Ike Gyokuran was a rare female artist working in a man’s world in eighteenth-century Japan. She was married to the painter Ike Taiga, and her works reflect the concerns of the literati movement, whose members emulated the lifestyles and ink-painting modes of Chinese scholar-artists.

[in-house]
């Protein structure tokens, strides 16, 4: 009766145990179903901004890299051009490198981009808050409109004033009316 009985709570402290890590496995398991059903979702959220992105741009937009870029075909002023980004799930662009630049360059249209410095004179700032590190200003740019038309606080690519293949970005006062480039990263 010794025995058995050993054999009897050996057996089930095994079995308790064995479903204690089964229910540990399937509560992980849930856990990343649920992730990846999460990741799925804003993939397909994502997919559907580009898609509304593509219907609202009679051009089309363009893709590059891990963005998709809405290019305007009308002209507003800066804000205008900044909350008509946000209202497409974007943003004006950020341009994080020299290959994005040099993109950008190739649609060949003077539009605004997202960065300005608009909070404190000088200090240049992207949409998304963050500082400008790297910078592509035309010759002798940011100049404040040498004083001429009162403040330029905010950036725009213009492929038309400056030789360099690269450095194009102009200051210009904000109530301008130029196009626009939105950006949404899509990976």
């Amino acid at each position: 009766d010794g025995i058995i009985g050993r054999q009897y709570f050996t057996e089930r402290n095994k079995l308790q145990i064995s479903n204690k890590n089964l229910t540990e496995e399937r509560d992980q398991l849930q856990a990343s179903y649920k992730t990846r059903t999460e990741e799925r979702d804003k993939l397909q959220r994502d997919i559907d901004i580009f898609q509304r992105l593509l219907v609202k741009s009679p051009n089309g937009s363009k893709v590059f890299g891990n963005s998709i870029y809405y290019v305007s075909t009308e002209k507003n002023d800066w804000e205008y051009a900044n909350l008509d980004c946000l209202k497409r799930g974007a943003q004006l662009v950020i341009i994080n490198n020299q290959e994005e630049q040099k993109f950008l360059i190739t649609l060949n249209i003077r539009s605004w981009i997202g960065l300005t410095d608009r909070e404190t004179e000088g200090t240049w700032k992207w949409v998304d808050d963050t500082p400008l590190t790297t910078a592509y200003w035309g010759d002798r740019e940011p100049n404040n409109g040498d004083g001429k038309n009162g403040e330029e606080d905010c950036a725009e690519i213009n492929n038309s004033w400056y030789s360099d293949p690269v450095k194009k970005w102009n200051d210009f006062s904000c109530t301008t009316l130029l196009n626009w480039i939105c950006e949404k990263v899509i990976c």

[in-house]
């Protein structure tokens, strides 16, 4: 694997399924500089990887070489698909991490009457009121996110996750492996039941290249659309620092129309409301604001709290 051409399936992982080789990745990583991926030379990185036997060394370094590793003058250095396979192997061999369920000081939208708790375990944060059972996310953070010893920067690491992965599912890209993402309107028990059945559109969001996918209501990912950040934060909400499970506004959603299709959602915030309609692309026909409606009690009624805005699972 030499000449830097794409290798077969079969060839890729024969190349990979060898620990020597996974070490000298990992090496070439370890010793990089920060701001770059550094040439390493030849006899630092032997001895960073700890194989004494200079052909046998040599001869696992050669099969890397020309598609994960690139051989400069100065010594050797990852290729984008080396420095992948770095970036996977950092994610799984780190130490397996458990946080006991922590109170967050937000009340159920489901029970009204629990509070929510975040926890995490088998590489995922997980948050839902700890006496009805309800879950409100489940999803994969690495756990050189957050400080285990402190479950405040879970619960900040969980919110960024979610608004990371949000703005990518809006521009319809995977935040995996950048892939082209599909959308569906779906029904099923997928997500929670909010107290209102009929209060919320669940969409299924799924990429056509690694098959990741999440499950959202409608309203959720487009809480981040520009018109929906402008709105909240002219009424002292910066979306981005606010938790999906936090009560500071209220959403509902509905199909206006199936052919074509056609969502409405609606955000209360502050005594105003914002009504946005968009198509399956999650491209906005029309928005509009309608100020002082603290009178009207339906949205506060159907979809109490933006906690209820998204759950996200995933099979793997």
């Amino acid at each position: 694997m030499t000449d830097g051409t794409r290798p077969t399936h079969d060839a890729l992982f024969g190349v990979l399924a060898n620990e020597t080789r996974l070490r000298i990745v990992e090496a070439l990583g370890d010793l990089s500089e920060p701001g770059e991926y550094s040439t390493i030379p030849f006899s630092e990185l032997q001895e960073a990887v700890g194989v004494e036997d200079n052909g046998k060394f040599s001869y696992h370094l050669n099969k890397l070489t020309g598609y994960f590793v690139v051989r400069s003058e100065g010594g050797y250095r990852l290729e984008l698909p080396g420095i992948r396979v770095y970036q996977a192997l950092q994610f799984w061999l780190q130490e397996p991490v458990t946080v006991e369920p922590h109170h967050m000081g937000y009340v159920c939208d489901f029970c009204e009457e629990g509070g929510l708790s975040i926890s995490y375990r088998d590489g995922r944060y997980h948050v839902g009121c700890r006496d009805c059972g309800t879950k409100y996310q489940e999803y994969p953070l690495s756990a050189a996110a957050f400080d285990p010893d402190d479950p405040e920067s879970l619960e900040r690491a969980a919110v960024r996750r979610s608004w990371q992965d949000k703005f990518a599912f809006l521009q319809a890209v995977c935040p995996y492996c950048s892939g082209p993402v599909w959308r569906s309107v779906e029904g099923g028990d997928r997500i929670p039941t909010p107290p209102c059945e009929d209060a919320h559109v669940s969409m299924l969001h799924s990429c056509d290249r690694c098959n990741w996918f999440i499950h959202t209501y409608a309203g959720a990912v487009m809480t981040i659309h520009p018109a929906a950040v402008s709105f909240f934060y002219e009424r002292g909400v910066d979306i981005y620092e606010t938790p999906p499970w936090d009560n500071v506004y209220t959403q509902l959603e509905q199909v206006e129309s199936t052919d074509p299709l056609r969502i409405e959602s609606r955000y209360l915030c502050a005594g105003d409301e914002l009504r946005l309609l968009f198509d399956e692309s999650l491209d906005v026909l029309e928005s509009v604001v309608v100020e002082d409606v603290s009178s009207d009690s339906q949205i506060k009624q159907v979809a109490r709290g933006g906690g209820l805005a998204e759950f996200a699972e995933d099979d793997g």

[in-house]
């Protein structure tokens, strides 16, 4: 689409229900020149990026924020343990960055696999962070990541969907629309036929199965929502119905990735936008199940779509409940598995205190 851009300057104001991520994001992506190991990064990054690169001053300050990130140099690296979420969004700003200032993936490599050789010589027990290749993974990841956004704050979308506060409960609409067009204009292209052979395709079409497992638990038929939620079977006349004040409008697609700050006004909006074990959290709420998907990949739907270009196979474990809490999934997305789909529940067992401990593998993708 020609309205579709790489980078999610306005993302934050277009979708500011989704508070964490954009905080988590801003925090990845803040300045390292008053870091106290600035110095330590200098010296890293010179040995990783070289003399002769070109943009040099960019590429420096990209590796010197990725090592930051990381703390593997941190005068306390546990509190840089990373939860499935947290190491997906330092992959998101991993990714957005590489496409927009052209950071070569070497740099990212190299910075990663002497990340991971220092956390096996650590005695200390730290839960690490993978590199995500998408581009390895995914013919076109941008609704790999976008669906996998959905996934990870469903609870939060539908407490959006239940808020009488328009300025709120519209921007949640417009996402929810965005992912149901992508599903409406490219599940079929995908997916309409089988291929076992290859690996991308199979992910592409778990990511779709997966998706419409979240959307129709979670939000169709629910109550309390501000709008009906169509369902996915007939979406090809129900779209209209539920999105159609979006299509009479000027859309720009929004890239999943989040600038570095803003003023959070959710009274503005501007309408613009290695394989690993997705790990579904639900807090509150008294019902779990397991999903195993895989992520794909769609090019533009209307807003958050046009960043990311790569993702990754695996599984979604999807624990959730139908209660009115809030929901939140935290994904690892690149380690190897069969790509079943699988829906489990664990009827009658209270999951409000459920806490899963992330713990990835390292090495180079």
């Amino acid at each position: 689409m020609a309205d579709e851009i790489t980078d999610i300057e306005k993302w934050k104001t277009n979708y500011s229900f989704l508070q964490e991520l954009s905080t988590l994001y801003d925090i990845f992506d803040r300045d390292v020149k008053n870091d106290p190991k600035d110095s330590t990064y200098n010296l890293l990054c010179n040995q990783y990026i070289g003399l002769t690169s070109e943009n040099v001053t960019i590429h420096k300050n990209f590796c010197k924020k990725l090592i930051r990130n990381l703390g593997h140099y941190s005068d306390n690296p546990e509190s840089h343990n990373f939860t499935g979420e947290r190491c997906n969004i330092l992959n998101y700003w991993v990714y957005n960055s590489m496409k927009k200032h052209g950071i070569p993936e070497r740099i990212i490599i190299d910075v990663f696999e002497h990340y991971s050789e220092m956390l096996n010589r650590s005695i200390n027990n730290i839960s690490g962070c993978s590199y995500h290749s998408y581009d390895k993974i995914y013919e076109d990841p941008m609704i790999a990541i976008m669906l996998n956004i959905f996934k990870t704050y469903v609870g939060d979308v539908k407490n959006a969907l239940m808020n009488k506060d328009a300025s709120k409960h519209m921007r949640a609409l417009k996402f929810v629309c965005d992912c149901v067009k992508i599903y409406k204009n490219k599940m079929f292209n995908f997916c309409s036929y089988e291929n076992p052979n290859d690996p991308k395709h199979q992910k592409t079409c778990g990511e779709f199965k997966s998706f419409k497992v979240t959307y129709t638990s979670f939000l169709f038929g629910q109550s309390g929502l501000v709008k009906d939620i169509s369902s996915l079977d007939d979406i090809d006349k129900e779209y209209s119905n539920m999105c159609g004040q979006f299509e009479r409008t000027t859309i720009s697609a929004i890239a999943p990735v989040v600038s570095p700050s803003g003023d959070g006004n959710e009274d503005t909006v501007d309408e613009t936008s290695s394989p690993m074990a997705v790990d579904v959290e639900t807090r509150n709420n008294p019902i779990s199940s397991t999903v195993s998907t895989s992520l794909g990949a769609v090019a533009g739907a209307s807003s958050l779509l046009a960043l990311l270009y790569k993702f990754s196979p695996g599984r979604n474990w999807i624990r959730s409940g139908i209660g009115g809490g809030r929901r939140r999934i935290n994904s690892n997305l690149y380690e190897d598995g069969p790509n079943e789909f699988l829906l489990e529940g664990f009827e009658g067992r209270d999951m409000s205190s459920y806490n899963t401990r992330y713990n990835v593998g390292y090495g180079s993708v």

Gyokuran’s imaginary landscape evokes the Chinese fable Peach Blossom Spring, in which mountains—as peaceful and idyllic retreats—play an important role. The legend tells of a fisherman who accidentally saiIs into a river Iined with peach blossoms. At the end of the river, he finds a narrow cave leading him into a utopian village, entirely isolated from the cares of the world. When the fisherman leaves, he can never find the Peach Blossom Spring again. The artist alludes to the story through exquisite pink-colored trees and a grotto-like tunnel in the lower right. From this tunnel, a road leads the viewer up through the mountains into an ethereal village.